Issues Installing Swift on Windows 10

I'm attempting to install & compile Swift programs with the Swift compiler on Windows 10.

I first downloaded & installed the Swift compiler for Windows from the official Swift website. I have Visual Studio 2022 Community Edition, with the Desktop development with C++ package installed.

I then followed the official Windows tutorial on the Swift website, and tried both the Windows Package Manager method and the Traditional method. In each case, I couldn't access any of the Swift commands in either the Visual Studio Native Command Prompt or the standard Windows Command Prompt. swift and swiftc are unrecognized commands.

Albeit, I did create an Environment Variable for SDKROOT with C:\Library\Developer\Platforms\Windows.platform\Developer\SDKs\Windows.sdk (which does appear to contain the Swift libraries), yet it did not appear to fix the issue.

I also made sure that the visualc.modulemap and visualc.apinotes files that I was copying using the VS Native Command Prompt according to the tutorial had the correct naming of vcruntime.modulemap and vcruntime.apinotes, according to the following post.

Additionally, if I send an echo %PATH% command to a Command Prompt to see whether I have a Swift path in the global environment variable, I saw a C:\Program Files\Swift\runtime-development\usr\bin path present in the resultant path list. That path appears to contain a variety of DLL files relating to Swift and a single executable called plutil.exe.

I then followed the following tutorial, where the instructor followed most of the same steps described in the Traditional method of the official Swift website tutorial, and attempted to compile a swift file to an executable. Yet, my swift and swiftc commands still remained unaccessible in any Command Prompt.

I then followed the following tutorial, where the instructor creates a makefile and attempts to build a swift file using that. However, attempting to run the nmake build command in a Command Prompt on a makefile called build simply resulted in the message 'build' is up-to-date. I'm not familliar with the makefile program building methods, so I may very well be missing something here. The swift and swiftc commands remained unaccessible.

What is the proper way to install Swift on a Windows 10 system? Does Swift only work with Visual Studio 2019, and not 2022?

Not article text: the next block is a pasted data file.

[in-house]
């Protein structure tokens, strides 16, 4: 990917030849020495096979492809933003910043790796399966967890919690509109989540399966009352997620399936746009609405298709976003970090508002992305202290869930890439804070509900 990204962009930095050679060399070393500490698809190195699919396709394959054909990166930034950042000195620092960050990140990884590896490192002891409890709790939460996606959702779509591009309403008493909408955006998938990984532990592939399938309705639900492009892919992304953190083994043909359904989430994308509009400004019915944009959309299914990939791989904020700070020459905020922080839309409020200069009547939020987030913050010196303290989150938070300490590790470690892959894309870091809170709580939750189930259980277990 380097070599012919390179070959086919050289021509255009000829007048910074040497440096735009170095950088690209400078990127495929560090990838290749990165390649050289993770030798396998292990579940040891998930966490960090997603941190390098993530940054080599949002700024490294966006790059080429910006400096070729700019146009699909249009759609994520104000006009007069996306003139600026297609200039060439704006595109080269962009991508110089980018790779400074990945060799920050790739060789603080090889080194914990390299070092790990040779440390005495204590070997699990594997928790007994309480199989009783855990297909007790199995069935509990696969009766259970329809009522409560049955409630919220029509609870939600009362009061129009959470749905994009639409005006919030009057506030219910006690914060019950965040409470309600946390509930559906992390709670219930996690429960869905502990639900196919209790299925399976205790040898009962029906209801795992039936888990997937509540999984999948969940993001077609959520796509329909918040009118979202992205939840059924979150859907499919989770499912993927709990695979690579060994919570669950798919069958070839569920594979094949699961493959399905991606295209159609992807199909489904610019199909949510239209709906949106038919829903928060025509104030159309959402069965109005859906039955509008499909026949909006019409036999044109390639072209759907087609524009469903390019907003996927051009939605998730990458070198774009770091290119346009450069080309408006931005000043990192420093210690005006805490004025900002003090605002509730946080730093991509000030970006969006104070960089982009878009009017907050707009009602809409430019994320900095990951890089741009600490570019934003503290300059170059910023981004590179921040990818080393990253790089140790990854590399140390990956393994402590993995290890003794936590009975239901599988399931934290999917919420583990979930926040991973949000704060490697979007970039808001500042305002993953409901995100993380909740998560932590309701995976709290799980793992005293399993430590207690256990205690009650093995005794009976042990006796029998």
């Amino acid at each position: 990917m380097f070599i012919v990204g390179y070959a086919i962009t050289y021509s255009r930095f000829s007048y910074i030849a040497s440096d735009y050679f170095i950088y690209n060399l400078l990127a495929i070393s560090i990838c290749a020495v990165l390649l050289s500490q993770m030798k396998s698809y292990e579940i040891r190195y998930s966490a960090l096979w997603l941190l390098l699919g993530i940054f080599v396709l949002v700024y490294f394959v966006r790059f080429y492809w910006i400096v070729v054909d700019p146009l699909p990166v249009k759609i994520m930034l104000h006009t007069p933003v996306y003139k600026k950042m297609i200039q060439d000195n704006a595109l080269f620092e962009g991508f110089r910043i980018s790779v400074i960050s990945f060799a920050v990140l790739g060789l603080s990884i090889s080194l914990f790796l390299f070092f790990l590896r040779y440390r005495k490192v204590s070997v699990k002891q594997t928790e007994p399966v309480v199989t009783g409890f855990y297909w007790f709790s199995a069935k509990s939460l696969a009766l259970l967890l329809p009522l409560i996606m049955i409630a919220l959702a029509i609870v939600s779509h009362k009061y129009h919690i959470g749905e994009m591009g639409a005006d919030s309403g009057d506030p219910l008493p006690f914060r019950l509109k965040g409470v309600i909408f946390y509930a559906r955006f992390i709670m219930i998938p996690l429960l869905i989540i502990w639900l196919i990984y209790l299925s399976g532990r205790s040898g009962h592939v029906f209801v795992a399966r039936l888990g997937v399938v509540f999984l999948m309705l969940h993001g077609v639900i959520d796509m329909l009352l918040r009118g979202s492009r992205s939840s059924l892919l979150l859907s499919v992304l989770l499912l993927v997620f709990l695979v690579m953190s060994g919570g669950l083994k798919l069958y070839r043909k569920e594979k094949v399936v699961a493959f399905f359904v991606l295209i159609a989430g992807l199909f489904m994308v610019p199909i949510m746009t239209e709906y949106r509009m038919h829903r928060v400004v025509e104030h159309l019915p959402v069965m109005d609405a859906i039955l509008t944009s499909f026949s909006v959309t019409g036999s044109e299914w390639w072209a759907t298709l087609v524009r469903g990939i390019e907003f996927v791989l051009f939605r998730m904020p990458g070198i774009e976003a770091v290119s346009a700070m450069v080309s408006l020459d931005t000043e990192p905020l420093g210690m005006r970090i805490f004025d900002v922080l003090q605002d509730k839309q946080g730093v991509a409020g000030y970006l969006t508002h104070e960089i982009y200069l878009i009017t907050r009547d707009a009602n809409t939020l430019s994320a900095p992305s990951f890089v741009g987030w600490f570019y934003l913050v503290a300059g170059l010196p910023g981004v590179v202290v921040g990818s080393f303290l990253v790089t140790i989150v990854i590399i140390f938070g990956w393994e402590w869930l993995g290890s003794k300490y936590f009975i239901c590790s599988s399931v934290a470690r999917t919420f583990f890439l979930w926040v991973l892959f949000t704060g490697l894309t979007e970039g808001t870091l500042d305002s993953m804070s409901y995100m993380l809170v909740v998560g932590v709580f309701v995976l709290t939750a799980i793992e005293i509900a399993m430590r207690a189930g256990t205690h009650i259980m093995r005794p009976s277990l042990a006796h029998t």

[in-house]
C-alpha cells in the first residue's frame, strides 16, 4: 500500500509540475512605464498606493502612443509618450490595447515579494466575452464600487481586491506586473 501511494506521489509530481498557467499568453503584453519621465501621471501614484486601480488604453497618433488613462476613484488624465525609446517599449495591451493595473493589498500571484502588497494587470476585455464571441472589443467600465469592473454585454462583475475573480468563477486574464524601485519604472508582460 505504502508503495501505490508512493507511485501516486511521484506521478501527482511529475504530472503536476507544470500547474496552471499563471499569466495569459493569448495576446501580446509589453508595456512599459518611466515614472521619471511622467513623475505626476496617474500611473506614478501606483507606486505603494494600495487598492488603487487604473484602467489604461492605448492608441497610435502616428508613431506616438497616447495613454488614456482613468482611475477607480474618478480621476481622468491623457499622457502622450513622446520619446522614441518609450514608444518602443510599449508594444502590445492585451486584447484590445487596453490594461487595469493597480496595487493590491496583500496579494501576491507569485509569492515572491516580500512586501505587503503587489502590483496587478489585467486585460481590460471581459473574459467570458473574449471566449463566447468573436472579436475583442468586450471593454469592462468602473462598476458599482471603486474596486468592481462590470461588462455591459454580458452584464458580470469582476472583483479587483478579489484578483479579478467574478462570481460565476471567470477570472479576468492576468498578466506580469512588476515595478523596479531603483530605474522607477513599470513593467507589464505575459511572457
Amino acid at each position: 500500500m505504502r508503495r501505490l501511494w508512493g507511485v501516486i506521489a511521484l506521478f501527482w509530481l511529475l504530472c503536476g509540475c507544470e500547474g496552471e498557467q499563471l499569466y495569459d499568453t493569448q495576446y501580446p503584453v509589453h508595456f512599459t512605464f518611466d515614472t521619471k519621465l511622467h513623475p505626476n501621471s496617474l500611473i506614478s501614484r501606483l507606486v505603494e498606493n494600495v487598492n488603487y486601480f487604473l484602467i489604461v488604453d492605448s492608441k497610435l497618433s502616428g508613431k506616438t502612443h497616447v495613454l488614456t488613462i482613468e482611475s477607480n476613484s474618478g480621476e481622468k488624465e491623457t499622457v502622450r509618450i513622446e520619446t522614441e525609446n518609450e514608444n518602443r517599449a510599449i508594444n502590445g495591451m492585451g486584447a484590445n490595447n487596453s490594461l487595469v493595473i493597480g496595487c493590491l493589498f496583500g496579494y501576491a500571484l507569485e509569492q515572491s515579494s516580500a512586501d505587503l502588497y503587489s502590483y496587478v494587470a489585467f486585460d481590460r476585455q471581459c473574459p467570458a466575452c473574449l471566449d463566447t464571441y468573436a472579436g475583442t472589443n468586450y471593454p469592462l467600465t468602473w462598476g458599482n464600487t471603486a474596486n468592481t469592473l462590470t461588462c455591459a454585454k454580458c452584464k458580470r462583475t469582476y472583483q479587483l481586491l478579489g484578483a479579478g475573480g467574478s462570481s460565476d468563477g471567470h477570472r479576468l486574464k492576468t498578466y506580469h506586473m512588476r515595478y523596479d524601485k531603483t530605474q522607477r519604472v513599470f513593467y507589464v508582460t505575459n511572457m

Thanks for reading my post, any guidance is appreciated.

Visual Studio 2022 is fine.

One of the tutorials you mentioned uses a make file which is not the vanilla way of working with Swift. You should work with the Swift Package Manager as described on the Swift website without any manual setting of SDKROOT, and no copying of modulemap files etc. is necessary with a current Swift version (on the Swift website is says this method is for older Swift versions only). The commands to use the Swift Package Manager should be available after the installation of Swift because the installer sets the according paths. At least “swift --version” should give you some result.

Swift on Windows has been (and still is) evolving fast and you should not rely on older posts, but stick with the description on the Swift website. Be sure not to set any additional environment variable etc. without any additional insight.

If you managed to compile a program in the command line you then should have a look at Visual Studio Code with the Swift extension by the Swift Server Group.


Thanks for your reply;

I wanted to try out the Switf Package Manager, however I'm really confused as to how exactly I'm supposed to access it...

On the website it says it supposedly comes with a Swift 3.0 installation. I installed Swift on my Windows system from the link in my original post, so I should be able to access it via the command prompt, but like I said in my original post I can't access any Swift commands on any command prompt. Even attempting swift --version results in swift being an unrecognized command.

Am I not supposed to run Swift commands in the regular Windows command prompt, but a specific command prompt?

It appears it was finally solved. I completely reinstalled everything relating to Swift, but this time I followed the following guide, and installed the Swift toolchain via the Command Prompt instead of the installer from the website. I see now that there are also many more files in the Swift Libraries folder that previously weren't there, so something got messed up the first time... I'm finally able to access the swift commands via the command prompt.

Regardless, that's a really good guide for installing Swift on Windows and other systems.

So your installation did not set the according paths, if this is indeed the case maybe the installer should do an according check and display an according error message if possible?

CC: @stevapple , @compnerd

That does appear to be the case, as after installing via the command prompt I noticed the presence of the SDKROOT path in the environment variable settings that I removed manually prior to resintalling, as well as the presence of several Swift paths in the echo %PATH% list. It appears that they were inserted when I installed via the command prompt, allowing me to access the swift.exe executable properly.

What's even stranger is the fact that swift.exe wasn't even present in the Libraries folder when I first installed it using the installer from the website... it only appeared after the command prompt method.

But it may also have been something wrong that was done on my part when I was first installing using the installer from the website, it's a bit hard to tell at this point.